- Gebundene Ausgabe: 288 Seiten
- Verlag: Antique Collectors Club; Auflage: Revised (3. Januar 1998)
- Sprache: Englisch
- ISBN-10: 1870673166
- ISBN-13: 978-1870673167
- Größe und/oder Gewicht: 22,5 x 2,6 x 28,3 cm
- Durchschnittliche Kundenbewertung: Schreiben Sie die erste Bewertung
- Amazon Bestseller-Rang: Nr. 1.750.520 in Fremdsprachige Bücher (Siehe Top 100 in Fremdsprachige Bücher)
Gertrude Jekyll and the Arts and Crafts Garden (Englisch) Gebundene Ausgabe – 3. Januar 1998
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This book, first published in 1912 by "Country Life", contains the substance of a legend, when the Arts and Crafts Movement had evolved into country house architecture and then found expression in the making of gardens. Both Gertrude Jekyll and Lawrence Weaver were working on "Country Life" in its early days under its founder and owner, Edward Hudson. Lawrence Weaver was an architect, the Architectural Editor of "Country Life", with an immense eye for detail and the intricacies of fine craftmanship. Gertrude Jekyll was art school trained, and into her second life as a gardener. In collaborating to write this book, the two authors found an area of common ground and revelled in their mutual intuitive, artistic and historic gardening ideas. For its craftmanship and planting relationships, as well as in its use as a practical handbook, useful for the restoration of gardens, readers of this book should find it no less pertinent to the present than when it was first published.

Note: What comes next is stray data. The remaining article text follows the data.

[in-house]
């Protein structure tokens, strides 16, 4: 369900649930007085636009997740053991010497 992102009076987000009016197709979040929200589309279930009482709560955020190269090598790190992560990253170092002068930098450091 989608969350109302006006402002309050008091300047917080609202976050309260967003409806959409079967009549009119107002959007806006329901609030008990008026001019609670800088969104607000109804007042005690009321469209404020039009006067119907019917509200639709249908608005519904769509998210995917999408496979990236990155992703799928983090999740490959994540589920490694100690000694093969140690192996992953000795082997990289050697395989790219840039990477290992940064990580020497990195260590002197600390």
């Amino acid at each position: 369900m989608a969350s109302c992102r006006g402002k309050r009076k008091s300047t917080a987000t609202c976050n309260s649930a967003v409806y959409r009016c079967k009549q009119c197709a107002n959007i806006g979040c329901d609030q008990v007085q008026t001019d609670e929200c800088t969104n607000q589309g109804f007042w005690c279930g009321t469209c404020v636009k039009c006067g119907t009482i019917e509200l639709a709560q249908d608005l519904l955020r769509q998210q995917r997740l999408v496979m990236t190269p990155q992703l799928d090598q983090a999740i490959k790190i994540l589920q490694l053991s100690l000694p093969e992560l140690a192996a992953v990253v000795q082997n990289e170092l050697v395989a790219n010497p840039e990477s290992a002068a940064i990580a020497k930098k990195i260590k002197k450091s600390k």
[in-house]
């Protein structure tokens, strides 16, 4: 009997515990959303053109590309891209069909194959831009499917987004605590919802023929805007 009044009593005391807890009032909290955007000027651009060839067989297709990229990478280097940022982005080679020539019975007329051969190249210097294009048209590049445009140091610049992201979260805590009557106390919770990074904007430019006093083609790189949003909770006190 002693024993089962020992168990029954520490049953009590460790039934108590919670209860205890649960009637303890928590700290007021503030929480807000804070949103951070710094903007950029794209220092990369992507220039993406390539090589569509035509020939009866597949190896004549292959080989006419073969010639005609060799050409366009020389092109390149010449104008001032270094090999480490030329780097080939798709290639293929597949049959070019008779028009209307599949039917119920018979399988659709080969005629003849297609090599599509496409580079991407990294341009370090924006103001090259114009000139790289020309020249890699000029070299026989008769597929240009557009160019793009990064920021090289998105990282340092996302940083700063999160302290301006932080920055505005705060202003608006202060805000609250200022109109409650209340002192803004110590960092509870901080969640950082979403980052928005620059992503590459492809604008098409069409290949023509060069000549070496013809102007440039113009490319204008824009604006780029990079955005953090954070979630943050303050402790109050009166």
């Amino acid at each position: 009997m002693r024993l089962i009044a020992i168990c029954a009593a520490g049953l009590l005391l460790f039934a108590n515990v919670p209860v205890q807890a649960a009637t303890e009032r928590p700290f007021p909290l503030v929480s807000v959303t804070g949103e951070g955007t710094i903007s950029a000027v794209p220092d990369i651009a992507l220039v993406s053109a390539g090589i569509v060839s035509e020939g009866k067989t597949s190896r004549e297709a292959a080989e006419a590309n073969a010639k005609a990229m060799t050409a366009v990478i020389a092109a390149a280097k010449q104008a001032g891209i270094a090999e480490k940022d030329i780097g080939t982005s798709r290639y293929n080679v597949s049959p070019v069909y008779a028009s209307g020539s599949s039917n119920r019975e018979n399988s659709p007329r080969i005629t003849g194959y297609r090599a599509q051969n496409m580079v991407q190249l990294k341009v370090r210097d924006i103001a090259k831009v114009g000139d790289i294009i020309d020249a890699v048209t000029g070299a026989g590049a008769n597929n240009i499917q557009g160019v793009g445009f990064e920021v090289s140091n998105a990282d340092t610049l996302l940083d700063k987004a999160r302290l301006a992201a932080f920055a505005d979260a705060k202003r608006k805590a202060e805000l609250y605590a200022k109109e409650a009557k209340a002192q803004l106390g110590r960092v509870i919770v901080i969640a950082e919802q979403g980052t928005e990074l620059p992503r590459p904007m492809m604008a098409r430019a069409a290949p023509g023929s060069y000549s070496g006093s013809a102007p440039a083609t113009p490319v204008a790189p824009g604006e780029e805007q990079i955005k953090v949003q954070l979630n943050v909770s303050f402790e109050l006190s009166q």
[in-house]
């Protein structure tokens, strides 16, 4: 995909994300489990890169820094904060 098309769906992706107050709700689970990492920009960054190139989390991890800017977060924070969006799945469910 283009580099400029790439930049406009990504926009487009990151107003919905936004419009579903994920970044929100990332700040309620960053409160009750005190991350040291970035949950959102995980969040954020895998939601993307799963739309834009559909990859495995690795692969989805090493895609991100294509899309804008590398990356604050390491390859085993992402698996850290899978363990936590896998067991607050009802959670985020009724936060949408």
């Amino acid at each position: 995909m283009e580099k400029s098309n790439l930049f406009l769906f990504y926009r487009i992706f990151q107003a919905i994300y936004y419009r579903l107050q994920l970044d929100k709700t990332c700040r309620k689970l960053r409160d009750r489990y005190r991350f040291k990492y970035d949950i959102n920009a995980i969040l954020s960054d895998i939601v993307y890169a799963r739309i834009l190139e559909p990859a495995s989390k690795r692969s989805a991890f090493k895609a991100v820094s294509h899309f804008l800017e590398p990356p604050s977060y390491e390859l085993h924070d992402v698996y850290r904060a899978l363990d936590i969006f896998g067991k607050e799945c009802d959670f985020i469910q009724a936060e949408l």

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The book title, `Gardens for Small County Houses', may appear ludicrous to the contemporary reader, as it provides an overview of selected examples of various gardens the authors developed in Surrey, Berkshire, and Guildford, which by today's standards are quite large. Chapters cover houses and gardens in their entirety, and at least one covers the "Treatment of Small Sites" such as Cheyne Walk in Chelsea, a gorgeous town house site. Other chapters cover selected design elements, such as "balustrades and walls", "steps and stairways" and retaining walls. Most of these elements are used by modern landscape designers in large public settings and on a few "estates", but many cannot be adapted to the small scale urban garden. Many features of these "country" gardens were lifted from Roman villas and most of us don't own villas, however, some of the elements, such as pergolas, arbors, and trellises can and probably should be adapted to a modern urban garden.
Because you probably wouldn't want to attempt to duplicate these designs on an average modern lot, the value of this book other than as a beautiful art book lies in its ability to inform. You will want to study it before you visit one of the notable "estates" where Jekyll worked in England.
G. Jekyll's garden plans are very interesting to look at. They are giving me many thoughts on good plant combinations & spacing. Also, while her designs are filled with a lot of material, she seems to have a keen eye for leaving space as well.
The attention to detail is wonderful and one can really see the benefit of meticulous planning. Rather than the plant and see what happens approach, it is actually possible to make very deliberate & specific choices.
Now I just want to know who the poor people are who have to do the weeding, watering and pruning in these giant gardens - eeeks!